||Public access to site
||In use since
||1924 as lookout
1948 - as fire lookout
||2 - North Western
The Advance Maldon Association brought the tower from Bendigo to Maldon to attract visitors to the area after the goldmining had almost ceased.
The tower was originally the poppet legs of the Comet Mine in Bendigo, and was brought to Maldon by rail in 80' (24m) lengths.
It was carried up the mountain on a timber jinker drawn by a team of horses, along a track cut from Butts Reserve to the summit. A Mr. William Adams put up the money for the project, approx. 600 pounds.
It is not known for certain if Mr. Williams ever got his money back. The tower was officially opened on 26th Jan. 1924, Foundation Day (Australia day).
During the Maldon Easter Fair, held annually since 1877, the lookout tower is illuminated.
Prior to the 1950s, this was done by wiring up over 100 makeshift lanterns, using stone ginger beer bottles, hemp wicks and kerosene. The bottles were hidden in a disused mine shaft until the next Easter.
The tower caught fire once and the Fire Brigade had to be called.
Since "electrification", the tower has been illuminated by a string of globes and can be seen from up to 50 kms.
The illuminated tower is still a delight to locals and visitors alike each Easter.
In the early sixties, the spotters cabin was moved from the first landing to the top landing because trees were obstructing the vision.
The tower survived the 1980 fires with only minor damage. Only the first landing and approx. 5% of the second landing had to be replaced. It did also get a new cabin in 1980
This information and the photo is reproduced with permission. Thanks to Steve and Sandra Marsden and Keith Laity who contributed this information to the book; Historic Maldon.
In april 2018, we received a message from Mark Stump (see Fryers Ridge tower):
"I can also tell you that a new tower cabin was placed on Mt Tarrengower in 1979 also. This cabin came close to being lost in its first fire season as the lower decks of the lookout were badly burnt. The upper deck had a very large hole in it, certainly more than 5 %, probably 30% by my memory of it."
Please click on thumbnails for enlargements
Above thumbnail photos supplied by Gerrie Bussem (West of England tower).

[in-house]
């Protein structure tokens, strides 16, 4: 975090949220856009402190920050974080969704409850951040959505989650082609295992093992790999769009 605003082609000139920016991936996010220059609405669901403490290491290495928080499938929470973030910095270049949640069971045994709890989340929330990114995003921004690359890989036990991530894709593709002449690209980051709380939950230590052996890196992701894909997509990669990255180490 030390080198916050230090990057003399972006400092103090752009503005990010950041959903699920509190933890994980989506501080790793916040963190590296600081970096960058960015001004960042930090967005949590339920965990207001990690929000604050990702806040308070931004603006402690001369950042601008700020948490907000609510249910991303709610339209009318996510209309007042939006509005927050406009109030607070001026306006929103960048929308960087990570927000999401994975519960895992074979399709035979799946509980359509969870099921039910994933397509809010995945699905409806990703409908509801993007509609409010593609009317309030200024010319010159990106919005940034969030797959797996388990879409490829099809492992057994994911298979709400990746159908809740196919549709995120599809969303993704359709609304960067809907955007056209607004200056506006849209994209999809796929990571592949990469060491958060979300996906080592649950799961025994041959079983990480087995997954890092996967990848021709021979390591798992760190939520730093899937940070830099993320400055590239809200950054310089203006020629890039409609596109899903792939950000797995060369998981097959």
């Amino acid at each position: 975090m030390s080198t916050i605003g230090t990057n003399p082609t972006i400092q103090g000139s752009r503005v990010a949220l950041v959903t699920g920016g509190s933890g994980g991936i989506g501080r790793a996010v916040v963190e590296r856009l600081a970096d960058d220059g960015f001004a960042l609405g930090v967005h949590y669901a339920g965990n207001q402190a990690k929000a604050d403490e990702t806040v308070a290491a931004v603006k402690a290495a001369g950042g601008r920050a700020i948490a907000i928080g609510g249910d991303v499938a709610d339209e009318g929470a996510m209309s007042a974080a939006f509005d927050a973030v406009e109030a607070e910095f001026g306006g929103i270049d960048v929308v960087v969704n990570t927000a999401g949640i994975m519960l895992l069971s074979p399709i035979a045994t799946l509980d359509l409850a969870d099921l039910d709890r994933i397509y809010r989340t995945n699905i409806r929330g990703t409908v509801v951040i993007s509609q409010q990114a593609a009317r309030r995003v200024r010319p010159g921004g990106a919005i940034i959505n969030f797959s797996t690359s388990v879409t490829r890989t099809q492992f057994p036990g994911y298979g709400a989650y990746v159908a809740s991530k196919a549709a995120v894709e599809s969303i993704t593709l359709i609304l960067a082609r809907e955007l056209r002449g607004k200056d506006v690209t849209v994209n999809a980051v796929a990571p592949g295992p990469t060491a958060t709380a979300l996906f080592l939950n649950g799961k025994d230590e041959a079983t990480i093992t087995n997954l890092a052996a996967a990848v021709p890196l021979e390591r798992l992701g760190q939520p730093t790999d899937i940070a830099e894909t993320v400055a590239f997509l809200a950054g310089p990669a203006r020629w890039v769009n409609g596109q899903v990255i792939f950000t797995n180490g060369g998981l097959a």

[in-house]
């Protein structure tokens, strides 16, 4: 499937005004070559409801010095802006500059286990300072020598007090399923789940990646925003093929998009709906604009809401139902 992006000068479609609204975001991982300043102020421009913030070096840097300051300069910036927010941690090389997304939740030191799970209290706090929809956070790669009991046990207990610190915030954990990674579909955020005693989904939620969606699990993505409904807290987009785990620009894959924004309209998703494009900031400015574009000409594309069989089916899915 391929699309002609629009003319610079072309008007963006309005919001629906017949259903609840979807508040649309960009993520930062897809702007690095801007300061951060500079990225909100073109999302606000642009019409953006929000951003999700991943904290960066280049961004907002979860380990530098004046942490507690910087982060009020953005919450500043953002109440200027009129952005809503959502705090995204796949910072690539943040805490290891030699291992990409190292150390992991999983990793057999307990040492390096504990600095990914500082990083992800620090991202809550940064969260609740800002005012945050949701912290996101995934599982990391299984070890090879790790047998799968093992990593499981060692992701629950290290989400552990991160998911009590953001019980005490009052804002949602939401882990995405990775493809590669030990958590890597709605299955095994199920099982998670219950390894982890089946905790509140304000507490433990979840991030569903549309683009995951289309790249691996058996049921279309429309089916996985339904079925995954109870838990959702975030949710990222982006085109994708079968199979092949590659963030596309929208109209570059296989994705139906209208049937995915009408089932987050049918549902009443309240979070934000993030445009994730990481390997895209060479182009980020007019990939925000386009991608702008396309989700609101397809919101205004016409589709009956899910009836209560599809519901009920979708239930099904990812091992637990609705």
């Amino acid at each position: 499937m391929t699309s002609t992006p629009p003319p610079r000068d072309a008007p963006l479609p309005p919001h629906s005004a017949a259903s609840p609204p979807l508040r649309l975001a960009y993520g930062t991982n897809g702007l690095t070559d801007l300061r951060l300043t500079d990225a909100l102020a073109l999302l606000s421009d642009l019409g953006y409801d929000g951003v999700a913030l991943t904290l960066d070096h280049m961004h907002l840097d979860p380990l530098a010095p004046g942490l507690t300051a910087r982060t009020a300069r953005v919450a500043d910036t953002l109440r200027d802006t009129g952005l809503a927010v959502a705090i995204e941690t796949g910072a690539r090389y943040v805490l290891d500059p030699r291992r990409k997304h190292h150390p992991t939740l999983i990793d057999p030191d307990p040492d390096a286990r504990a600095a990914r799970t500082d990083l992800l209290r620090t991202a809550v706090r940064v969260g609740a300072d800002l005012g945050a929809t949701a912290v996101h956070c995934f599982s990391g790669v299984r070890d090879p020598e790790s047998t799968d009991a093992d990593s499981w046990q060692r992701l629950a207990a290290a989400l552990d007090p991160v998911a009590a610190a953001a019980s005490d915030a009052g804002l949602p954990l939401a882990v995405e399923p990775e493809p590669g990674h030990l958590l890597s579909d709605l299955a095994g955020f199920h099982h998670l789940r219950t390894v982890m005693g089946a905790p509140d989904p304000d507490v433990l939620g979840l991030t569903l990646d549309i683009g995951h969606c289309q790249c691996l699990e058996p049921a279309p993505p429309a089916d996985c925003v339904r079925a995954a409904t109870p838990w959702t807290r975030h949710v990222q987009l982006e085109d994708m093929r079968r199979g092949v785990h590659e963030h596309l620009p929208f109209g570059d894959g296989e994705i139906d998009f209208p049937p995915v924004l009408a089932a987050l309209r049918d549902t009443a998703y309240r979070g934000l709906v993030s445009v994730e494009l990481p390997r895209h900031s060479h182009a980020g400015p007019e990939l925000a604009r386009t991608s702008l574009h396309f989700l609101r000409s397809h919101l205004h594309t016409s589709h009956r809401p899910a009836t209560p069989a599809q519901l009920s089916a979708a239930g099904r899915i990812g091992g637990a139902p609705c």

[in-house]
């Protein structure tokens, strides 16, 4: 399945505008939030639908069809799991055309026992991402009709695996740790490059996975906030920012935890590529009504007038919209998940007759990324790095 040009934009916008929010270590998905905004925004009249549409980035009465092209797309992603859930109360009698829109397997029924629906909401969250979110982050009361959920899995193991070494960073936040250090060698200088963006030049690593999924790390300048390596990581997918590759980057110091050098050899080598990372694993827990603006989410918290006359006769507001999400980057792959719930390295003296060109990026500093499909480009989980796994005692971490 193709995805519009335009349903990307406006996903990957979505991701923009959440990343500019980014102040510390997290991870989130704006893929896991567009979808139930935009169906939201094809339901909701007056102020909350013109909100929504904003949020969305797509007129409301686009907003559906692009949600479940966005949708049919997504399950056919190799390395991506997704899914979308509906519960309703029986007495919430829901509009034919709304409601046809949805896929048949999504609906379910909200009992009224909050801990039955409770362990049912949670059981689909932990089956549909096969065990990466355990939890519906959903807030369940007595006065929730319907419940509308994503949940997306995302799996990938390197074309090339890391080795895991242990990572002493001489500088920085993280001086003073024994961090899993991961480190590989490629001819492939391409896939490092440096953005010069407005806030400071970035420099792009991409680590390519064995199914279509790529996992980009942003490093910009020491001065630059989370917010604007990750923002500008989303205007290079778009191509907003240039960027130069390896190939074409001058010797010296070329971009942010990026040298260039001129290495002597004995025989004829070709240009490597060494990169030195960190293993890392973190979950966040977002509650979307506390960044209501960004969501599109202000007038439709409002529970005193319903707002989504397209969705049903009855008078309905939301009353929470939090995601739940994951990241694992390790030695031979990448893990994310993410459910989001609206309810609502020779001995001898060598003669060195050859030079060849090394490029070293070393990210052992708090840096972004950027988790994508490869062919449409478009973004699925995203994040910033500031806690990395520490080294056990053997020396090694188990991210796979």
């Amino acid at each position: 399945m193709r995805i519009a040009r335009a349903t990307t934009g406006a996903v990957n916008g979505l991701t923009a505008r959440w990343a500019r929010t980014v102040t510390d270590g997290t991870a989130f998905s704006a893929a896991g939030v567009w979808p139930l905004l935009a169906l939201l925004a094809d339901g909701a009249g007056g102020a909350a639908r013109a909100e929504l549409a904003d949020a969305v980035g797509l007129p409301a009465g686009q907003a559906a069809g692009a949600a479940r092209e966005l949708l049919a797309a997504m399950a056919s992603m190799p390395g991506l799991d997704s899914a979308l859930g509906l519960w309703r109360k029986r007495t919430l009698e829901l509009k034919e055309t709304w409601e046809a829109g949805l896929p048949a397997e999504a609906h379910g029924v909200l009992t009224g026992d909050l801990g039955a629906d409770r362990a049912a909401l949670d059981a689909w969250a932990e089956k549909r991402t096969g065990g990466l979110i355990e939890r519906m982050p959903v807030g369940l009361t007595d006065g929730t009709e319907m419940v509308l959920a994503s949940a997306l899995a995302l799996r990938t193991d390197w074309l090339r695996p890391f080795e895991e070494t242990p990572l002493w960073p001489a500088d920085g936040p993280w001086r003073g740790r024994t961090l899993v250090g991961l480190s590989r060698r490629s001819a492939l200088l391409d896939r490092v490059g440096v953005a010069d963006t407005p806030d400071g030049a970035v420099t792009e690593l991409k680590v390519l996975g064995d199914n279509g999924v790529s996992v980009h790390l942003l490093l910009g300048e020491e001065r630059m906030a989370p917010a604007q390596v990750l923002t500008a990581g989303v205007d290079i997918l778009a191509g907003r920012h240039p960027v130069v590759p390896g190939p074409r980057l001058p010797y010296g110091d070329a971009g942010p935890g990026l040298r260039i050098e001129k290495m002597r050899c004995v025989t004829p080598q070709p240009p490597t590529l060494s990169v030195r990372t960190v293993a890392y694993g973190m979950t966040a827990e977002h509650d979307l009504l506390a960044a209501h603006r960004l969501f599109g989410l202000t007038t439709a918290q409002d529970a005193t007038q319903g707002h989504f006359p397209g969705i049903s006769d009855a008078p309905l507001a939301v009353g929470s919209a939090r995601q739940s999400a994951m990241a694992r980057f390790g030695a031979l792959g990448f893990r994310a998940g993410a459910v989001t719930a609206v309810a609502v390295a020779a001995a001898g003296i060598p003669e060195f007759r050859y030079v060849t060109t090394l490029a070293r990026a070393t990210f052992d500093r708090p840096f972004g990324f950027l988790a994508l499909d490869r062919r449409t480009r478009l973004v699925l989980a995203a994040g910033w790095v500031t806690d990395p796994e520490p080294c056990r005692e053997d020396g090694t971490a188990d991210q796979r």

|Angle view up
Gerrie thinks that these photos were taken in the 1950's
||Photos (2001) supplied by Andrew and Merilyn Johns
||2 photos (2006) supplied
by Andre Belterman
||Photo (1958) supplied by the
Melbourne Walking Club
||Photo of the official opening in 1924, supplied by John Stancombe via Peter Skilbeck
||Tradition continued; Easter 2019, photo supplied by Peter Skilbeck
Mt. Tarrengower had some major works done during the winter of 2018. The cabin was removed and replaced with a new one that meets current occupational health and safety requirements.
The new cabin will improve working conditions for the fire lookout observer, who can spend up to ten hours a day in the cabin. The new cabin looks quite similar to the old one but is slightly bigger, has larger windows with UV protection and better access for the fire lookout observer. Instead of the fire lookout observer entering the cabin via a trapdoor in the floor, entry will be via the walkway around the cabin.
The old cabin was donated to the Maldon Vintage Machinery Museum where it will be an integral part of the Museum’s fire display.
As well as replacing the cabin, DELWP also removed old-lead based paint from the Lookout Tower and undertook some structural repairs.
The Tower was then re-painted and all work was completed before the start of the 2018-19 fire season.
To view a clip of the old cabin removal, please click here
To view a clip of the new cabin placement, please click here
||Photo of the tower with all work completed and the tower fully operational; as a tourist attraction and as an operational fire lookout tower.
Thanks to the DELWP Media section for supplying the updates and for giving permission to use the footage.
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